Shared sources and mechanisms of healthcare worker distress in COVID-19 : a comparative qualitative study in Canada and the UK

Background: COVID-19 has had a significant impact on the wellbeing of healthcare workers, with quantitative studies identifying increased stress, anxiety, depression, insomnia, and PTSD in a wide range of settings. Limited qualitative data so far has offered in-depth details concerning what underlies these challenges, but none provide comprehensive comparison across different healthcare systems.

 

Objective: To explore qualitative findings relating to healthcare worker distress from two different countries to understand the nuanced similarities and differences with respect to the sources and impact of distress relating to COVID-19.

 

Method: A comparative interpretive thematic analysis was carried out between two qualitative data sets examining healthcare workers’ experiences of distress during the COVID-19 pandemic. Data from Canada and the UK were collected in parallel and analyzed in an iterative, collaborative process.

 

Results: A number of sources of distress cut across both study settings including concerns about safety and patient care, challenges at home or in one’s personal life, communication issues, work environment, media and public perception, and government responses to the pandemic. These sit on a spectrum from individual to institutional sources and were mutually reinforcing. Our analysis also suggested that common mechanisms such as exacerbations in uncertainty, hypervigilance, and moral injury underpinned these sources, which contributed to how they were experienced as distressing.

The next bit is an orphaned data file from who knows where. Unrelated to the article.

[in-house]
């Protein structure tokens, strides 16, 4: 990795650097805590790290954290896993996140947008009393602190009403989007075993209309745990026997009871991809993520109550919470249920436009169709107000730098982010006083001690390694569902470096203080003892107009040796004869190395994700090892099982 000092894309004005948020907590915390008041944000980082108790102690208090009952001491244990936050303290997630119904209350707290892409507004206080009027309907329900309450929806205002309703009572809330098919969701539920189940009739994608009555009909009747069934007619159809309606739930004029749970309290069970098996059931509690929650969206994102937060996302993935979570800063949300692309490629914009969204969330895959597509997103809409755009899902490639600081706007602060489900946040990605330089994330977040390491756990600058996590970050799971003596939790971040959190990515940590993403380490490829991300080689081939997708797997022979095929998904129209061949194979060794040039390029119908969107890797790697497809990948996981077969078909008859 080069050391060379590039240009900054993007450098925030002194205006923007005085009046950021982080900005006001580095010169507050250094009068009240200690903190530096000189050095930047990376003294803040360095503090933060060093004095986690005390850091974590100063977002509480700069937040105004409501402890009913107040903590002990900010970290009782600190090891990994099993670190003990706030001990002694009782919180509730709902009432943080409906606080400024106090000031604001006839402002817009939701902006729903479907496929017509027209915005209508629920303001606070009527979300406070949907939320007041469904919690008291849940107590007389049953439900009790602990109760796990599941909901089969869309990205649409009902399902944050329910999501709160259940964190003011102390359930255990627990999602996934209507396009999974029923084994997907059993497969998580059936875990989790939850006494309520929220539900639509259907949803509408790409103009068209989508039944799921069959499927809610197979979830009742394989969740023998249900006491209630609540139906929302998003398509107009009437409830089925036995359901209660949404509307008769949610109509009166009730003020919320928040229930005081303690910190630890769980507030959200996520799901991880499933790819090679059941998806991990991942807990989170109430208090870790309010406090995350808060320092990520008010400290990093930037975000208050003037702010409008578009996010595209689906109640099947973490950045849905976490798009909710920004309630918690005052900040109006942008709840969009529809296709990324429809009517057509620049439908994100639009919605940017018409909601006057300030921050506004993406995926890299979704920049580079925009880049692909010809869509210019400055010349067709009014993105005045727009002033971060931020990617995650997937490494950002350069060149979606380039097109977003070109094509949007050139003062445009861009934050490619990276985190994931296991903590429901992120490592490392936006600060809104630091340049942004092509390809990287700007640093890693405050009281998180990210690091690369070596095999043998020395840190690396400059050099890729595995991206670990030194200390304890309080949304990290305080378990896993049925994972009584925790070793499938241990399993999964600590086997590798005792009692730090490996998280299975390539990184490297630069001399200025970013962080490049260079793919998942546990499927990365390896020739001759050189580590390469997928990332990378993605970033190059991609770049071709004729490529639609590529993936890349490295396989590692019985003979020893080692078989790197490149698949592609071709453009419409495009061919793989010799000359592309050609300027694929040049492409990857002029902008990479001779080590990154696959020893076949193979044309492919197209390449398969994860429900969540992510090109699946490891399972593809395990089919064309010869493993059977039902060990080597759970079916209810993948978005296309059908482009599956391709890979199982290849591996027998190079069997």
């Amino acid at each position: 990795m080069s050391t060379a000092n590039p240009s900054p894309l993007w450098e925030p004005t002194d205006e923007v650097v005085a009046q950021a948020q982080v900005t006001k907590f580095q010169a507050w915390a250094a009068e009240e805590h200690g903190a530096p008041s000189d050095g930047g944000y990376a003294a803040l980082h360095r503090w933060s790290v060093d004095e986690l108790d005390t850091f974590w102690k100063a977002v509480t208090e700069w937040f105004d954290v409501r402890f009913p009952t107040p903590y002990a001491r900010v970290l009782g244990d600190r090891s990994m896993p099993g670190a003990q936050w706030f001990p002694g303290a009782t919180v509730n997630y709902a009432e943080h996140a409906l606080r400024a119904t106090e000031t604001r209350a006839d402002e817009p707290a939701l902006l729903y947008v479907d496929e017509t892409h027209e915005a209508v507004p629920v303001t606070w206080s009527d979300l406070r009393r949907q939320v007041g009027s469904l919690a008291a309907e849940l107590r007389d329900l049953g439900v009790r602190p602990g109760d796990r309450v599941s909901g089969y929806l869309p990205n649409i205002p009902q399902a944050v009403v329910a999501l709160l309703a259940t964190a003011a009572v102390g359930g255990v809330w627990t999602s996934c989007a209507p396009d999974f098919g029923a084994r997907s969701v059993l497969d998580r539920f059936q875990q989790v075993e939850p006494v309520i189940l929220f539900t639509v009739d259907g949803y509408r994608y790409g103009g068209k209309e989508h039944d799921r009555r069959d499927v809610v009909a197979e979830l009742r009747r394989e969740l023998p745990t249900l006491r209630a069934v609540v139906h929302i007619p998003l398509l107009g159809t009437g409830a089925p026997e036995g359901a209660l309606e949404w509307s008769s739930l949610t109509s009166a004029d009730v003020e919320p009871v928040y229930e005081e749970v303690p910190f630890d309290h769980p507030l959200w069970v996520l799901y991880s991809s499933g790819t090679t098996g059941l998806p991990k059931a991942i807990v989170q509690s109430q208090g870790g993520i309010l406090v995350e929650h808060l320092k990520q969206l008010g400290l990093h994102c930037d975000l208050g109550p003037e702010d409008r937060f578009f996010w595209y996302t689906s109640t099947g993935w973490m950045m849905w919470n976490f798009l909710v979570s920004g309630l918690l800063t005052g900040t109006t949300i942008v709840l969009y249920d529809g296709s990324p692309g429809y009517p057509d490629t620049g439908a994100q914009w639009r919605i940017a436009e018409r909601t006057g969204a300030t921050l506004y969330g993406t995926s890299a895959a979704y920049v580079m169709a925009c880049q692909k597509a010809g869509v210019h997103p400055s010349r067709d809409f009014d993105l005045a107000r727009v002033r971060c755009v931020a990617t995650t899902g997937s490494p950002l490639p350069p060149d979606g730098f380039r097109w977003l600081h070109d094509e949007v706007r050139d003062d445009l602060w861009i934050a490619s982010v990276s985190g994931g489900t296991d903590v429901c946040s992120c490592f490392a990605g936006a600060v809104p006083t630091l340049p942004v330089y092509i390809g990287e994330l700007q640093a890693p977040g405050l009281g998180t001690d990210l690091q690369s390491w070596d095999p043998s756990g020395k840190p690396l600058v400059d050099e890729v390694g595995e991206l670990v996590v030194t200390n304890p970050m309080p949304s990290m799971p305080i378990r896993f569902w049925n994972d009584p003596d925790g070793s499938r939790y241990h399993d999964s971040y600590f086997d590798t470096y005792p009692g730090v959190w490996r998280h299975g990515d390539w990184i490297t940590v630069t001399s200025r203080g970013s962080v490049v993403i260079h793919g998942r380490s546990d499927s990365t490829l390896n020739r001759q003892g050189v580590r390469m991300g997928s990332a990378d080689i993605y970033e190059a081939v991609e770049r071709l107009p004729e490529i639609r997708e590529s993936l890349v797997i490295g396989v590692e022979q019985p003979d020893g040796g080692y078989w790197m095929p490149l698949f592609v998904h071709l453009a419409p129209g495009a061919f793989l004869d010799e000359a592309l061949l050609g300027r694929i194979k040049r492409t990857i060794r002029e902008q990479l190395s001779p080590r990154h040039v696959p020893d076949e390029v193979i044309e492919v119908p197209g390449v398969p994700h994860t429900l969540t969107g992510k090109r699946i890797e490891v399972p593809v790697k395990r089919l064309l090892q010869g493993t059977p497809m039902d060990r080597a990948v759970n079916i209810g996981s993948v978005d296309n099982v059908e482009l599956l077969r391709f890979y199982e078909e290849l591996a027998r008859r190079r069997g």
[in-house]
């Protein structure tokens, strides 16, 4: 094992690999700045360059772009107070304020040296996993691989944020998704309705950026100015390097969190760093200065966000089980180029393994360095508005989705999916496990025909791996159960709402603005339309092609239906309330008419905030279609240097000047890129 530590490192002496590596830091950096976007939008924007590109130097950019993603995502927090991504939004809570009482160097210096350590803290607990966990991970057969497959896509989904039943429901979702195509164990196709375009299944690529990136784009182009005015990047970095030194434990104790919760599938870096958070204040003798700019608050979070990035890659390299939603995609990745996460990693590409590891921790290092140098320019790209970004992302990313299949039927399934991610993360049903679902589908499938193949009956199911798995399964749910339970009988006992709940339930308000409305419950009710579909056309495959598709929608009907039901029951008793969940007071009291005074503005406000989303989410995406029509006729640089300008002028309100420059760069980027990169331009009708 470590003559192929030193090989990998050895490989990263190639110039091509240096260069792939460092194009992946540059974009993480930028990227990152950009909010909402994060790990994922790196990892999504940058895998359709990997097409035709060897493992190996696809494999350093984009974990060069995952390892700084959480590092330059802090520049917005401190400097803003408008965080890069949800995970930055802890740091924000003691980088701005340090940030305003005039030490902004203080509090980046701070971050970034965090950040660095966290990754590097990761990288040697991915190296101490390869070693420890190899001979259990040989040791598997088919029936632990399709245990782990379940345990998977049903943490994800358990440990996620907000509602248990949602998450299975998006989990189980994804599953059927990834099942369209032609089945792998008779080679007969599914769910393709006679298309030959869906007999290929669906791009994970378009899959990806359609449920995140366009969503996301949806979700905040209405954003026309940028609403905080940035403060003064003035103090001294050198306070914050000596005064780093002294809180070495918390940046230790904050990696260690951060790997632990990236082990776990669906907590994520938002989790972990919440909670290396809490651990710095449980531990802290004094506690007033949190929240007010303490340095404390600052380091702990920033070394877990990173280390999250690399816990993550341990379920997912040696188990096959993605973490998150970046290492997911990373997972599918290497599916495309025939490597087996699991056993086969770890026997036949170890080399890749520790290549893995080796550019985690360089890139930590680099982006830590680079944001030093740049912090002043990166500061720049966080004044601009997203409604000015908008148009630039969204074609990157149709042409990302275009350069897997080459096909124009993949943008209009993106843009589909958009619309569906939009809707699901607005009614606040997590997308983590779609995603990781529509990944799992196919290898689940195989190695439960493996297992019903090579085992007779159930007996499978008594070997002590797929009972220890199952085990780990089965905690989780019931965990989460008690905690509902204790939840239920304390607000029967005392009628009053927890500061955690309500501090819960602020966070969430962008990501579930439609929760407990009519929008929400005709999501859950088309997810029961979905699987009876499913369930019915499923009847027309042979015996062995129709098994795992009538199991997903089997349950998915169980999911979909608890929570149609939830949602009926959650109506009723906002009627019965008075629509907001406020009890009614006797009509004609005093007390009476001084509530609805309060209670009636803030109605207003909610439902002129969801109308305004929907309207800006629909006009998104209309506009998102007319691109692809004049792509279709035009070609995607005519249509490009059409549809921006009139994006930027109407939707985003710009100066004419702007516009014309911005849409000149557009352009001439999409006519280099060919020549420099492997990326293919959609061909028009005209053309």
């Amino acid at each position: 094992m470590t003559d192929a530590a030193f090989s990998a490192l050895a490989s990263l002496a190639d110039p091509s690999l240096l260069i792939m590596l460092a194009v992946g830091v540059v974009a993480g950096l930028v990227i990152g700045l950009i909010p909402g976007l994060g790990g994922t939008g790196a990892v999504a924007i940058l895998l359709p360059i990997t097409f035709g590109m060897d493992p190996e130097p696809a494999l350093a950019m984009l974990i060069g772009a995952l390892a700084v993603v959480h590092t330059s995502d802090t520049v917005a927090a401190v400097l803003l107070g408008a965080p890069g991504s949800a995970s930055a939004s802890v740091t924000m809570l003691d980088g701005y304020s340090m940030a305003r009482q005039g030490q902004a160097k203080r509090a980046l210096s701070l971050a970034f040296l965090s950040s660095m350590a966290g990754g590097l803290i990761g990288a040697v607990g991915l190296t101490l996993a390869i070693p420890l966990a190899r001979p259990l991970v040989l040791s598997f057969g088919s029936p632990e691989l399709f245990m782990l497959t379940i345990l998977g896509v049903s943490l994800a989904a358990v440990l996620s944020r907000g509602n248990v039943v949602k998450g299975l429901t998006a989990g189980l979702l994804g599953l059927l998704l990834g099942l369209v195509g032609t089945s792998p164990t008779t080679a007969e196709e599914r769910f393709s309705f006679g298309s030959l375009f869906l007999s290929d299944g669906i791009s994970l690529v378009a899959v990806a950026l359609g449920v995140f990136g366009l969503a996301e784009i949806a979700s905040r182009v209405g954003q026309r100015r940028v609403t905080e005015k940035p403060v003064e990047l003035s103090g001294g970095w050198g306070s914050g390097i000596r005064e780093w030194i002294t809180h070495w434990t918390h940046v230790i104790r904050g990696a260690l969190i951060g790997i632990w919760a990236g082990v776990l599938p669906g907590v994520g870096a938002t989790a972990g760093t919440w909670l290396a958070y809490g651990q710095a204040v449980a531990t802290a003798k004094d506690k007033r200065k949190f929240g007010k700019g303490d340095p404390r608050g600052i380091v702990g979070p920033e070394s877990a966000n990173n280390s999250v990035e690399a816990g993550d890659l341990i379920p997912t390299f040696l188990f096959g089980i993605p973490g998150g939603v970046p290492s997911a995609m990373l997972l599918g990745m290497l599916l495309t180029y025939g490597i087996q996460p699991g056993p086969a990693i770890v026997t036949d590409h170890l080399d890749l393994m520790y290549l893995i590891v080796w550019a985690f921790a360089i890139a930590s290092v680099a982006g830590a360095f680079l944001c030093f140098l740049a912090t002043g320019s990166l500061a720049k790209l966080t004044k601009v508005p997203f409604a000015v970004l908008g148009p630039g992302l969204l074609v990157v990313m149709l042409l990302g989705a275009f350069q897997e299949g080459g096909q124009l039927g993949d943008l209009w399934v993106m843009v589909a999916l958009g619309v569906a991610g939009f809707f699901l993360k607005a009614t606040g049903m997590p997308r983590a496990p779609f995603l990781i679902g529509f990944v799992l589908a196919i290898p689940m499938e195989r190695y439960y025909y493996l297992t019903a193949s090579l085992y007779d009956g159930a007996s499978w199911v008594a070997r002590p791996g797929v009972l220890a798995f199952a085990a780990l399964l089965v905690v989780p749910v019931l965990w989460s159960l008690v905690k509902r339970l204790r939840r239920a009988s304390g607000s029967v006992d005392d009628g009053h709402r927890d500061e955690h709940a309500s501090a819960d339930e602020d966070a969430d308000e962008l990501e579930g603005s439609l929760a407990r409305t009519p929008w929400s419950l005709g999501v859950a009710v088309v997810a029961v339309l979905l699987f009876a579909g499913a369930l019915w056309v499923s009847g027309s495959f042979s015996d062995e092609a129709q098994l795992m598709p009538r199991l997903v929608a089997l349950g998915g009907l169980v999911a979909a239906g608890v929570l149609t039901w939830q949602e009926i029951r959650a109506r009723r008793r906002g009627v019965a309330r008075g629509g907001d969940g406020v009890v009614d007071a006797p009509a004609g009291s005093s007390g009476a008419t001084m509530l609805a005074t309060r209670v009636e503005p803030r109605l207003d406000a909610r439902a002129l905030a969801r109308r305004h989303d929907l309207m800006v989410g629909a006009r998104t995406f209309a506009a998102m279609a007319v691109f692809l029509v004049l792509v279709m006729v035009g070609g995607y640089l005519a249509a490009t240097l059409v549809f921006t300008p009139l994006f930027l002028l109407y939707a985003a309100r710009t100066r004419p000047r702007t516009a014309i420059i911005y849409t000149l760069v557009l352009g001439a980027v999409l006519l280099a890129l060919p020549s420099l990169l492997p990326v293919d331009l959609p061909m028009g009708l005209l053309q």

Conclusion: This is the first international collaboration utilising qualitative data to examine this pressing issue. Despite differences in the political, social, health service, and pandemic-related context, the sources and mechanisms of distress experienced by healthcare workers in Canada and the UK were remarkably similar.

 

HIGHLIGHTS

  • This international comparative qualitative study explores how mechanisms that lead to distress are shared across different geographies and cultures, even as the local context shapes the sources of distress themselves.
Reference: 
Suze G. Berkhout, Jo Billings, Nada Abou Seif, David Singleton, Hilarie Stein, Siobhan Hegarty, Tamara Ondruskova, Emilia Soulios, Michael A.P. Bloomfield, Talya Greene, Alison Seto, Susan Abbey, and Kathleen Sheehan | 2022
In: European Journal of Psychotraumatology ; ISSN: 2000-8066 | 13 | 2 | 2107810
https://doi.org/10.1080/20008066.2022.2107810
Keywords: 
Affected Populations, Anxiety Disorders, Burnout, Communication, COVID-19 (en), Depressive Disorders, Epidemics, Fear, Government Policy Making, Health Care Policy, Insomnia, Institutional care, Medical Personnel, Mental health, Meta Analysis, Methodology, Posttraumatic Stress Disorder, Psychological distress, Psychotrauma, PTSD (en), Quality of Life, Research, Seeking Safety